A cousin chimed in on the conversation to say that he'd ask Stephon what he wanted to be each day. Recently, Stephon told him, "I just want to be a great dad."
Manni said Clark was a devoted father. The couple loved the term “Sac,” not only because it spelled out the first names of their children and was Clark’s own initials, but also because it’s shorthand for Sacramento, the city where they met five years ago.
“It has special meaning to us," she said.
Sacramento police have refused to name the two officers who shot Clark, but they were identified by an area civil rights attorney who saw their names on unedited video captured by the body cameras they wore. An article by the Sacramento Bee noted that one of the officers, who is African American, joined the city force in 2016 after prior work with three other agencies.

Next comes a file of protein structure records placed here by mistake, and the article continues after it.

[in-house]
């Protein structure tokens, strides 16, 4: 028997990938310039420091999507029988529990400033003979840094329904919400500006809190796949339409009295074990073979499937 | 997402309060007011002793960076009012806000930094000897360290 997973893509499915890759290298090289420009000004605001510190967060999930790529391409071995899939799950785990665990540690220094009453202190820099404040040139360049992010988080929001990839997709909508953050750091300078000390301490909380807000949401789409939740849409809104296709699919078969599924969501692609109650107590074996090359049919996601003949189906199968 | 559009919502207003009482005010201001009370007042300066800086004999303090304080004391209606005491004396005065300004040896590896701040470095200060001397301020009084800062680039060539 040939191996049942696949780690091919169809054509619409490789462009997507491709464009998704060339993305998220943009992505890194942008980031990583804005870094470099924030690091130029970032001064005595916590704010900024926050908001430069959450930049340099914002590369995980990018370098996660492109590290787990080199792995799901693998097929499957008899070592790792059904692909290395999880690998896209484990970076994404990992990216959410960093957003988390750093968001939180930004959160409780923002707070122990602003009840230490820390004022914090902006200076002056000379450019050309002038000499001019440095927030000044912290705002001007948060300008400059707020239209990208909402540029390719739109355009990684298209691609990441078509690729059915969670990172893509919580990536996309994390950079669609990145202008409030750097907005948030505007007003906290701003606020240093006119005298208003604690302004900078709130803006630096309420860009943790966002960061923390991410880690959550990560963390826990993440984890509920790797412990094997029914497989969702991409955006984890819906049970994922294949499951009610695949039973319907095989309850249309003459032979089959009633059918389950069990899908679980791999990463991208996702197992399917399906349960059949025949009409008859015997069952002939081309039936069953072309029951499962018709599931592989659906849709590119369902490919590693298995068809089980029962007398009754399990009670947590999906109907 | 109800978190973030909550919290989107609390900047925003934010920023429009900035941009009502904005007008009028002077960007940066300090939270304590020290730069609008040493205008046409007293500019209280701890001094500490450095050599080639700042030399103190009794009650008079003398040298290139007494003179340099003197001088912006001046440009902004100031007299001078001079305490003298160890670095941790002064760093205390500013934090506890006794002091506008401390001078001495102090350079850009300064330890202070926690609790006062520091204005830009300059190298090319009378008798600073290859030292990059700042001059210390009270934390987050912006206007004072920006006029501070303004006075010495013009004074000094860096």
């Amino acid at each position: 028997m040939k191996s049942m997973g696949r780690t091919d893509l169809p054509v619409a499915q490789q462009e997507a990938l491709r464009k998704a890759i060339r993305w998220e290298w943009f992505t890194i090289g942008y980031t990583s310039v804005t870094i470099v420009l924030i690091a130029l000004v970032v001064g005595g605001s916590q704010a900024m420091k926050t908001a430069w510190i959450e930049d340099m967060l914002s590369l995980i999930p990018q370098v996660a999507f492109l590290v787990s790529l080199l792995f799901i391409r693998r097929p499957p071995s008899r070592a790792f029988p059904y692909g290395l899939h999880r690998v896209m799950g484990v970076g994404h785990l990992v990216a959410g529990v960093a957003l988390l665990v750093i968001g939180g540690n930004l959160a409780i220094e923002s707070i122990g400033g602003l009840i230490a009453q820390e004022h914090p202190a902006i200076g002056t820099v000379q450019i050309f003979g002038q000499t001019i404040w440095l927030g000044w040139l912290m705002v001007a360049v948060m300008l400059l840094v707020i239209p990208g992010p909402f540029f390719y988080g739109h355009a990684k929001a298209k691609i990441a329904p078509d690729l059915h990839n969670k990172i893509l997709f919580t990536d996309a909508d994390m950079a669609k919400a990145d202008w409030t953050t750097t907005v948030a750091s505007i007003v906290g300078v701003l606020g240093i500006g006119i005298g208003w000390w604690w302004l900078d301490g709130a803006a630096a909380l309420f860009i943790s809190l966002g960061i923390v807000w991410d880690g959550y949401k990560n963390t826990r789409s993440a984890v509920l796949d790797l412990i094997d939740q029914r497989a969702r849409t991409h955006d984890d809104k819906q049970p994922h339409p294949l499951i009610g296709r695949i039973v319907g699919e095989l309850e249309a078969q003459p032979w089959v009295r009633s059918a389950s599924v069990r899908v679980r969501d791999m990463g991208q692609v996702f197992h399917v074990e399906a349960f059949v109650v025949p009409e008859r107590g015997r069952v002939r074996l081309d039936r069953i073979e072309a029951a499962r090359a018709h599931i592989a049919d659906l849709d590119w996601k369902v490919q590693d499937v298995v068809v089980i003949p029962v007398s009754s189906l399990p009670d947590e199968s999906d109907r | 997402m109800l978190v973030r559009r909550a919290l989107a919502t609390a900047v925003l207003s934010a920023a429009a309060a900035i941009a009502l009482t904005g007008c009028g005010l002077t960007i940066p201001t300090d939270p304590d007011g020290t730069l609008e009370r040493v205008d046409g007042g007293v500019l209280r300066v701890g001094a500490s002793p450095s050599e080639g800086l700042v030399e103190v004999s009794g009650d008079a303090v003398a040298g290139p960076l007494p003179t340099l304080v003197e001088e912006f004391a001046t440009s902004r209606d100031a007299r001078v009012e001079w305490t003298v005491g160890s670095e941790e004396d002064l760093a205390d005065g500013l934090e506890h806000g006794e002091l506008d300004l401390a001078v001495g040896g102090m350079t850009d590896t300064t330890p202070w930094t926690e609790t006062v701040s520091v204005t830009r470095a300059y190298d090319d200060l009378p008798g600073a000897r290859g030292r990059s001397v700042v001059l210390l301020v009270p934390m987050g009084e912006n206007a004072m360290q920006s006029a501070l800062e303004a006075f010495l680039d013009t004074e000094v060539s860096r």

Rumors have swirled in the Meadowview neighborhood that someone turned himself in for the vandalism that took place the night Stephon Clark was killed.
“That is not accurate,” said city police Sgt. Vance Chandler.
“At this time, [Clark] is the only suspect that we have.”
He reiterated that deputies in a sheriff’s helicopter observed Clark smashing the window of a sliding glass door of a home to the north of his grandmother’s home.
An aunt, Shernita Crosby, became angry when her nephew’s criminal record was mentioned.
“If anyone wants to ridicule his past ... thank you very much to society for making him grow up too fast,” she said.
She said there are plenty of corrupt politicians and leaders around.
“Who is judging who?” she said.
At Thursday’s service, Stevante Clark moved throughout the church, hugging and kissing friends and family. He embraced his brother's coffin.
“Stephon is going to live on for generations, generations and generations,” he said.